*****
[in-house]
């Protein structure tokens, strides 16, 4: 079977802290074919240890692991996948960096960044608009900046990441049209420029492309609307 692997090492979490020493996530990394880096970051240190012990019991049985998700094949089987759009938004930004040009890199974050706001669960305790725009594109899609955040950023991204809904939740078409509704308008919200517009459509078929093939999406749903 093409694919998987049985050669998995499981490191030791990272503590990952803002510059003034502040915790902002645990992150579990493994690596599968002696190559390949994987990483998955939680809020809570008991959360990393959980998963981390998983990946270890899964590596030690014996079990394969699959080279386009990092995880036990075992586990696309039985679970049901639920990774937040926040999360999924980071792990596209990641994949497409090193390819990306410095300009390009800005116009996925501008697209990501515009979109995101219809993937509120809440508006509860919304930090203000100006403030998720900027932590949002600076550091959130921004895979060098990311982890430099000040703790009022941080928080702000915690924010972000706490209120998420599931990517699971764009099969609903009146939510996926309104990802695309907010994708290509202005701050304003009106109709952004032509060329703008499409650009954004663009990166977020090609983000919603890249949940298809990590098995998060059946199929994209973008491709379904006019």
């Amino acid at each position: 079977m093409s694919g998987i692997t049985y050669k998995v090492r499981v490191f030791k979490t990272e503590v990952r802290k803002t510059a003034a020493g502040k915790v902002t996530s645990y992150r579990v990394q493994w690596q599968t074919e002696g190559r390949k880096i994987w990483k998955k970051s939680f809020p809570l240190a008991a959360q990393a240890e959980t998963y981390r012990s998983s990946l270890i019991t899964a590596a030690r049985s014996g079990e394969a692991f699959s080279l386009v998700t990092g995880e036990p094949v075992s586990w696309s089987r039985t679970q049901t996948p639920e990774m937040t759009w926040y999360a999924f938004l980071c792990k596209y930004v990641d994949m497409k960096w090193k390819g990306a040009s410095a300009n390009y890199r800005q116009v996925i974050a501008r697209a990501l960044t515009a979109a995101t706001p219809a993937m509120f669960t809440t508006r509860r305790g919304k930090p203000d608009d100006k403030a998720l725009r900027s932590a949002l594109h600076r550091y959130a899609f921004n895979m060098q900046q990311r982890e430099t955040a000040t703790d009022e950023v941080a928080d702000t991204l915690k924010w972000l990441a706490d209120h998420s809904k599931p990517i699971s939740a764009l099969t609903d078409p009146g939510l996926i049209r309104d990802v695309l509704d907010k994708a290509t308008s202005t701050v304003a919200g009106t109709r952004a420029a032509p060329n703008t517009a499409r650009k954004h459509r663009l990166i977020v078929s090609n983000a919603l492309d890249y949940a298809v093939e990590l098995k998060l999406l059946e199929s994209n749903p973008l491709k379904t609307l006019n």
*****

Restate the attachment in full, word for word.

[in-house]
């Protein structure tokens, strides 16, 4: 079977802290074919240890692991996948960096960044608009900046990441049209420029492309609307 692997090492979490020493996530990394880096970051240190012990019991049985998700094949089987759009938004930004040009890199974050706001669960305790725009594109899609955040950023991204809904939740078409509704308008919200517009459509078929093939999406749903 093409694919998987049985050669998995499981490191030791990272503590990952803002510059003034502040915790902002645990992150579990493994690596599968002696190559390949994987990483998955939680809020809570008991959360990393959980998963981390998983990946270890899964590596030690014996079990394969699959080279386009990092995880036990075992586990696309039985679970049901639920990774937040926040999360999924980071792990596209990641994949497409090193390819990306410095300009390009800005116009996925501008697209990501515009979109995101219809993937509120809440508006509860919304930090203000100006403030998720900027932590949002600076550091959130921004895979060098990311982890430099000040703790009022941080928080702000915690924010972000706490209120998420599931990517699971764009099969609903009146939510996926309104990802695309907010994708290509202005701050304003009106109709952004032509060329703008499409650009954004663009990166977020090609983000919603890249949940298809990590098995998060059946199929994209973008491709379904006019």
């Amino acid at each position: 079977m093409s694919g998987i692997t049985y050669k998995v090492r499981v490191f030791k979490t990272e503590v990952r802290k803002t510059a003034a020493g502040k915790v902002t996530s645990y992150r579990v990394q493994w690596q599968t074919e002696g190559r390949k880096i994987w990483k998955k970051s939680f809020p809570l240190a008991a959360q990393a240890e959980t998963y981390r012990s998983s990946l270890i019991t899964a590596a030690r049985s014996g079990e394969a692991f699959s080279l386009v998700t990092g995880e036990p094949v075992s586990w696309s089987r039985t679970q049901t996948p639920e990774m937040t759009w926040y999360a999924f938004l980071c792990k596209y930004v990641d994949m497409k960096w090193k390819g990306a040009s410095a300009n390009y890199r800005q116009v996925i974050a501008r697209a990501l960044t515009a979109a995101t706001p219809a993937m509120f669960t809440t508006r509860r305790g919304k930090p203000d608009d100006k403030a998720l725009r900027s932590a949002l594109h600076r550091y959130a899609f921004n895979m060098q900046q990311r982890e430099t955040a000040t703790d009022e950023v941080a928080d702000t991204l915690k924010w972000l990441a706490d209120h998420s809904k599931p990517i699971s939740a764009l099969t609903d078409p009146g939510l996926i049209r309104d990802v695309l509704d907010k994708a290509t308008s202005t701050v304003a919200g009106t109709r952004a420029a032509p060329n703008t517009a499409r650009k954004h459509r663009l990166i977020v078929s090609n983000a919603l492309d890249y949940a298809v093939e990590l098995k998060l999406l059946e199929s994209n749903p973008l491709k379904t609307l006019n």